Tourists to South Africa warned 'orphan' lion cub farms are a scam driving big cats to extinction

Visitors who take selfies with big cats, bottle-feed or take them for walks are duped into supporting lucrative trophy-hunting and bones trade

Jane Dalton
Monday 13 August 2018 19:02
comments
Lions and cubs are kept behind bars in 'harsh conditions', only to feed the industry that kills them
Lions and cubs are kept behind bars in 'harsh conditions', only to feed the industry that kills them

Holidaymakers are being warned against scam “orphan” lion cub attractions that are a front for the lucrative trade in shooting the animals dead.

Parks in South Africa where tourists can take selfies with big cats or bottle-feed, pet or walk with them are nothing but breeding centres that profit from trophy-hunting or Asia’s trade in bones, say campaigners.

Far from helping the threatened species to thrive, farms where lions are kept in cages are accelerating its decline, experts say.

Last year an estimated 48,000 British holidaymakers visited South Africa, many fooled into thinking they were helping “orphaned” young lions before they were released back into the wild.

In reality, most of South Africa’s lions are bred in captivity to be used for photo shoots with holidaymakers before being sold to trophy-hunters or slaughtered so that their skeletons can be ground down and turned into fake medicines sold across south-east Asia.

Investigators who have been inside lion-breeding farms say cubs are not orphans, but are taken from their mothers at just a few hours or days old to be used as photo props, earning big money for the owners.

Cubs are taken from their mothers while young before being killed

Mother lions are forced into “continuous breeding”, inseminated to become pregnant time and again.

The caged animals are often deprived of sufficient food, hygiene or the ability to behave as in nature, say campaigners from Humane Society International (HSI).

The cubs are never released into the wild, and could not survive if they were.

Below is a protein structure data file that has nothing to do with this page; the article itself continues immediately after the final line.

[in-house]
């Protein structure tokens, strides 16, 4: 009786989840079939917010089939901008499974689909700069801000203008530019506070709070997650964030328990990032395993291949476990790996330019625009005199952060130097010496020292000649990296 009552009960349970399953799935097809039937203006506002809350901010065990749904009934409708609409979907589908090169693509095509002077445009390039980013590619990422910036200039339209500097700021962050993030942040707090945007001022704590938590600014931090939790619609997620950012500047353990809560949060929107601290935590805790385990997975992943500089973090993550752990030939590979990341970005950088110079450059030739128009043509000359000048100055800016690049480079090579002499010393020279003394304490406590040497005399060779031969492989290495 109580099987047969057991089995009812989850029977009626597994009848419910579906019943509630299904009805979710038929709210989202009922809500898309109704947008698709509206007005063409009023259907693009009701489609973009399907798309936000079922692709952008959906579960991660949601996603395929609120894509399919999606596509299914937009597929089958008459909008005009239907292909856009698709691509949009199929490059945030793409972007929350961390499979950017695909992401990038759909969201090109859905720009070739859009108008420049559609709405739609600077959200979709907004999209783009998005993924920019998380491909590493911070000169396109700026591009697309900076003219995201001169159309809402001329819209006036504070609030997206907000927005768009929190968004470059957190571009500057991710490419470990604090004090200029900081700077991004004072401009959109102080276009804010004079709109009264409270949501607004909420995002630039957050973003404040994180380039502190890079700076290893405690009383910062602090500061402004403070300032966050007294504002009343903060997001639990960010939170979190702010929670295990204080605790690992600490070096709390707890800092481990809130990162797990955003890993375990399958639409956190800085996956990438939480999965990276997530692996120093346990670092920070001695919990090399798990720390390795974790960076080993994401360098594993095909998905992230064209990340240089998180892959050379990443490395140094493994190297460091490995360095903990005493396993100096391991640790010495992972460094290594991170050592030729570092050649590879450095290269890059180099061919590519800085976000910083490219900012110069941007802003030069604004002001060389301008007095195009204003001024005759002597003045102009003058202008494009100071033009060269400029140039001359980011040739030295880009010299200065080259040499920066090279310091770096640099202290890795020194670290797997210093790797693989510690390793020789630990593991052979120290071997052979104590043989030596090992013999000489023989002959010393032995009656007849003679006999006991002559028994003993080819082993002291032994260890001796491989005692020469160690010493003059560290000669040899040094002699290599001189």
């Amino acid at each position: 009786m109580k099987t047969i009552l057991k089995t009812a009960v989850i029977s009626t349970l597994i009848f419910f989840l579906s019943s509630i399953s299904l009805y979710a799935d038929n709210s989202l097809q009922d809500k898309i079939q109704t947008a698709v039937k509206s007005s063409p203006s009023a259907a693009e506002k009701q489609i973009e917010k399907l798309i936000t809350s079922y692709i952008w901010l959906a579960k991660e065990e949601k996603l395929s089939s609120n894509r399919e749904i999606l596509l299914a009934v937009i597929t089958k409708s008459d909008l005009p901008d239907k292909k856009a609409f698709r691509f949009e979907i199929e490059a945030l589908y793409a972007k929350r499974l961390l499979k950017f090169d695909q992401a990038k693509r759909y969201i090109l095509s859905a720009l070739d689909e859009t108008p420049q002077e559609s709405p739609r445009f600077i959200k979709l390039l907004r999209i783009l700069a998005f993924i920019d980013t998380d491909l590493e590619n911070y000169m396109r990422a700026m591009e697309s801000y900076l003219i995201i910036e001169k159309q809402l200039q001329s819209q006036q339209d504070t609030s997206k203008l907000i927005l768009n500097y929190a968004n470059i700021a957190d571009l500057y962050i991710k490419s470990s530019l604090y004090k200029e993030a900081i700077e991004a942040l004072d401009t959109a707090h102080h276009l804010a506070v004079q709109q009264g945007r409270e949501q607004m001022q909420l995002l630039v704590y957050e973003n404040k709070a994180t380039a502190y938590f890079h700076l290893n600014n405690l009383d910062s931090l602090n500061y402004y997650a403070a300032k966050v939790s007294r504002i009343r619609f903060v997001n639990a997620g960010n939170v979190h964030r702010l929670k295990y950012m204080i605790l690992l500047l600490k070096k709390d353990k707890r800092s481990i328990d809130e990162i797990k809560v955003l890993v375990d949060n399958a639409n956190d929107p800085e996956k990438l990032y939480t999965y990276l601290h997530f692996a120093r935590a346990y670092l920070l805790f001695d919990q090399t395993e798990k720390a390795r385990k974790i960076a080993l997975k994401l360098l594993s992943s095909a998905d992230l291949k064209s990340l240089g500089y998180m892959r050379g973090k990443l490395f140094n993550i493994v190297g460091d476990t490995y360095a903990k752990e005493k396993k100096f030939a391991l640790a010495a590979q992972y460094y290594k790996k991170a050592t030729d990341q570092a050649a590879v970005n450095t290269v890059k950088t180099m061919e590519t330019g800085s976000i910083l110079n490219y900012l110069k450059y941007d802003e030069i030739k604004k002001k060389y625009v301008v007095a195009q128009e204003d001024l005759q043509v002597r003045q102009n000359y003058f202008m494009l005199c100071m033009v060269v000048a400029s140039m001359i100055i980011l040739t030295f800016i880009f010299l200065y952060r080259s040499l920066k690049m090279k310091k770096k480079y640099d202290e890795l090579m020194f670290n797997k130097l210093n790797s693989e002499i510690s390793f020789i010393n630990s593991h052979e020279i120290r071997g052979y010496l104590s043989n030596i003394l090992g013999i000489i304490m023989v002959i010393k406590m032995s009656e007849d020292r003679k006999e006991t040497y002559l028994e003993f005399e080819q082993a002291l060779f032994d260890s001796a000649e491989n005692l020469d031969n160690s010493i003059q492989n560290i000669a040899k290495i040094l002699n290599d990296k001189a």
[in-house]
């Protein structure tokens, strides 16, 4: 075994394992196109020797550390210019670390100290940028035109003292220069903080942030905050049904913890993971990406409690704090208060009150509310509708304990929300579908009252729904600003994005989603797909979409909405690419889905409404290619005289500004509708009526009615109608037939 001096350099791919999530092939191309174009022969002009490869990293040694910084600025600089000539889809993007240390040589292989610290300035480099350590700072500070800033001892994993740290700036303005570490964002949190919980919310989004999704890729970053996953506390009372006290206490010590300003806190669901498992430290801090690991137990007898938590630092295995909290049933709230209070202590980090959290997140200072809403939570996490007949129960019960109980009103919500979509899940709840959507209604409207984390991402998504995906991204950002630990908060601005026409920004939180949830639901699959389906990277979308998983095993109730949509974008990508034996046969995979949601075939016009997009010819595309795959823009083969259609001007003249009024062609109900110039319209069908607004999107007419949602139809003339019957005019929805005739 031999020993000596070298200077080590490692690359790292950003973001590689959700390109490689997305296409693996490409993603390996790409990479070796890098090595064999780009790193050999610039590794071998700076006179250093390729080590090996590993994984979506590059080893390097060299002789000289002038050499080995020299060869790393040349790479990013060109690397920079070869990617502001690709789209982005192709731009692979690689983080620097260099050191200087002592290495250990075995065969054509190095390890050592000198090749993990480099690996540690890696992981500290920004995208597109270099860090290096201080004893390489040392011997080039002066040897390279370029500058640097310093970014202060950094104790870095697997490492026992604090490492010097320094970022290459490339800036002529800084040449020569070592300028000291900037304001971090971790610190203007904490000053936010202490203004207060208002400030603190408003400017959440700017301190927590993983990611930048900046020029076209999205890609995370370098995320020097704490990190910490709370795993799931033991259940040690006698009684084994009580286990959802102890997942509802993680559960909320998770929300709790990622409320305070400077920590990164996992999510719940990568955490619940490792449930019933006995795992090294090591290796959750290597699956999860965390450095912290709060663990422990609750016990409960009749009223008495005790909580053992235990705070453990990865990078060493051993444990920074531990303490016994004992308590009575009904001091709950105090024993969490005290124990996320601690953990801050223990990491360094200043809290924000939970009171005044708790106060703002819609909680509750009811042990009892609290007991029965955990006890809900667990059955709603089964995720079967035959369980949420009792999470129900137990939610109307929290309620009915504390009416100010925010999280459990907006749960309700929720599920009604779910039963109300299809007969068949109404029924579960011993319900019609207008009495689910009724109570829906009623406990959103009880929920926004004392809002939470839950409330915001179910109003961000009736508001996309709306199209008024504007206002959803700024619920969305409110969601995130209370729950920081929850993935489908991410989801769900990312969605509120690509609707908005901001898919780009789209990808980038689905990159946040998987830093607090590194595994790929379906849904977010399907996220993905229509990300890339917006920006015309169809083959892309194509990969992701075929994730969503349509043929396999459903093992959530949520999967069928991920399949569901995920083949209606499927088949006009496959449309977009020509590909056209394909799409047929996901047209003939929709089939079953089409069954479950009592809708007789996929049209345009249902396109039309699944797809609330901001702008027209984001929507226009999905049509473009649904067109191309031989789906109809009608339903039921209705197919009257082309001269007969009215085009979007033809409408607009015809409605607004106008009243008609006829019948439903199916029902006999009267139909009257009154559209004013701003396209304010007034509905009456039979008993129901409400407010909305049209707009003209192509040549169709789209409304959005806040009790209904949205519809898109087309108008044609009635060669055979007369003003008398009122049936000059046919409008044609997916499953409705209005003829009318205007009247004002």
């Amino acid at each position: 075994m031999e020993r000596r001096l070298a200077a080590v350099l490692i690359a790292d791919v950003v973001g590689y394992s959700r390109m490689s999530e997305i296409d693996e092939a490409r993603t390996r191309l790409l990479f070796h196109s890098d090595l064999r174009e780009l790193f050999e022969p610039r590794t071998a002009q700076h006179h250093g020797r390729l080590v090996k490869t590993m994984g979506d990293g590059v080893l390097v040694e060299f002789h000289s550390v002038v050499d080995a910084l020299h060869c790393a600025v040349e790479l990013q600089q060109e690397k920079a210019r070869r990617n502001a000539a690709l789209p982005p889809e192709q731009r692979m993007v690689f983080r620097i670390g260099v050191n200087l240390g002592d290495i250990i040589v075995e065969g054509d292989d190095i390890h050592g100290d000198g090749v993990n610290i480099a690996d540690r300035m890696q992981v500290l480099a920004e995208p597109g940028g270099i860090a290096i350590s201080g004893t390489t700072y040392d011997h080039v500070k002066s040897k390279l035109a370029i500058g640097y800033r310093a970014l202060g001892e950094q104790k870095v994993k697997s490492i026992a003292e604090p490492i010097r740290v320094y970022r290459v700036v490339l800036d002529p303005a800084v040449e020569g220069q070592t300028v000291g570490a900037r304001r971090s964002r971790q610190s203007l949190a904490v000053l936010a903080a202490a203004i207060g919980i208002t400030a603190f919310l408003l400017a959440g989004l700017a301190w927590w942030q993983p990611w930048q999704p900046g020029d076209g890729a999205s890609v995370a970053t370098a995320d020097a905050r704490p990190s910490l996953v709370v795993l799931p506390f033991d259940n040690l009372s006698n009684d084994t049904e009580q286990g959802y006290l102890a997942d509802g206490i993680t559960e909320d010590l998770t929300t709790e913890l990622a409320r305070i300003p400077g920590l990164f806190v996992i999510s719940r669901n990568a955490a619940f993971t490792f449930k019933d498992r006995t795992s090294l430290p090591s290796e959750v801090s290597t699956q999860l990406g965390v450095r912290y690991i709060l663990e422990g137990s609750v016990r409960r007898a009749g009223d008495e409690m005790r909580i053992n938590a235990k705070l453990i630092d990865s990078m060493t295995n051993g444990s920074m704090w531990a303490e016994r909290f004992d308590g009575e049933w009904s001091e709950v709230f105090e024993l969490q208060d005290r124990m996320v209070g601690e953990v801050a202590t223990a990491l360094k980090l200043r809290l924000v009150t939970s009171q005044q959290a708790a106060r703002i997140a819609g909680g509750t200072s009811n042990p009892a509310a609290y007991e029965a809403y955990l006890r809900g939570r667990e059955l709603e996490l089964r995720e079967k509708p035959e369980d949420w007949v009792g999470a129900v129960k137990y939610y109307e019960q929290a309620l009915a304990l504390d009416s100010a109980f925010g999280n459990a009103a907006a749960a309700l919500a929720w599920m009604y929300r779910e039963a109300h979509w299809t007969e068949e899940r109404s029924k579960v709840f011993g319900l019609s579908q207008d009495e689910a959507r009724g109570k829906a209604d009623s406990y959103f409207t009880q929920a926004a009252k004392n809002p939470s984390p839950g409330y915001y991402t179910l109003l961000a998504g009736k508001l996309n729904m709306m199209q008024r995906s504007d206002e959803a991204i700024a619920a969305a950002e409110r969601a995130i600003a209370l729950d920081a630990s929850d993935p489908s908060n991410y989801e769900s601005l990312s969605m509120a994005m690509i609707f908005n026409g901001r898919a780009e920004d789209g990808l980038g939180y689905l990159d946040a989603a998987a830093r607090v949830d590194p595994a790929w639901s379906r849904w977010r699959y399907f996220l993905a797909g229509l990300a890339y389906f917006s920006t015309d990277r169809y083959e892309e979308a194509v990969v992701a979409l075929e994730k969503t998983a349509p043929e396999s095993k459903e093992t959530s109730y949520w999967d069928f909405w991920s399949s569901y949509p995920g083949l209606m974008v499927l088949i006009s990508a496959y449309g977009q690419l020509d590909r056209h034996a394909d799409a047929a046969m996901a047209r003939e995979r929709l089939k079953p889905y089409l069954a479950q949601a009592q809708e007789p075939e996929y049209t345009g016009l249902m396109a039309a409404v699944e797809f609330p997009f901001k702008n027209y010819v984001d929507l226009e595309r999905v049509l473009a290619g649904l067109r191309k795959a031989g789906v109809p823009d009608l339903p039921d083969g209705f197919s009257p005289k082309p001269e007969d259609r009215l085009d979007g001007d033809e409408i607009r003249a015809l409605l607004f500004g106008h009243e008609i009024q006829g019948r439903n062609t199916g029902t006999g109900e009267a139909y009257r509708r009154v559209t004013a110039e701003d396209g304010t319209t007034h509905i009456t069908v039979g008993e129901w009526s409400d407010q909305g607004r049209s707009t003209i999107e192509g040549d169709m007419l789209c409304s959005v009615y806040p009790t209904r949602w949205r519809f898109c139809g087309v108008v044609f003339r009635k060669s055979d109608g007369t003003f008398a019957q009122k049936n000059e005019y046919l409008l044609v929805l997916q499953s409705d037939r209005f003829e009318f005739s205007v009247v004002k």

But unsuspecting tourists and volunteers often pay thousands of dollars to help hand-raise them, thinking they are helping conservation, unaware that they are supporting the cruel industry and further driving lions towards extinction.

“Once cubs are no longer cute and cuddly, they are used for lion-walking experiences. Once they are too dangerous for that, some are sold for canned hunts, in which they are shot by trophy-hunters in fenced areas from which they cannot escape,” said a spokeswoman for the charity.

“Others are killed for the bone trade, either for display or for use in bogus medicinal tonics in Asia.”

It is impossible to differentiate between body parts from wild and captive animals so the legal export of bones from farm-bred caged lions allows the illegal export of wild lion bones to continue, and allows the market to thrive.

A star of hit film The No 1 Ladies’ Detective Agency is backing HSI’s campaign urging visitors to shun lion attractions, branded “snuggle scams”.

Actress Pearl Thusi condemned the “cruel and sad” exploitation of lions, listed as vulnerable by the International Union for the Conservation of Nature (IUCN).

Thusi, who played Patricia Kopong in the Botswana-based films, said: “Now that I know the truth behind the captive lion-breeding industry and the exploitation of these lions from birth to death, I am horrified that this is how we treat the king of the jungle.

“We should promote Africa as an authentic, wild and rewarding tourism destination and not support this industry.”

I am horrified that this is how we treat the king of the jungle

Pearl Thusi

South Africa has fewer than 3,000 lions in the wild - but up to 8,000 in captivity in 260 breeding farms.

Last year 16 million tourists visited South Africa, according to Statista.com, and numbers are forecast to grow, potentially fuelling a rise in popularity of lion farms and “canned” trophy-hunts.

Last month South Africa said it would nearly double its lion bone export quota from 800 to 1,500 skeletons.

HSI also says the trade in captive lion bones also endangers tigers because skeleton parts cannot be distinguished.

Join our new commenting forum

Join thought-provoking conversations, follow other Independent readers and see their replies

View comments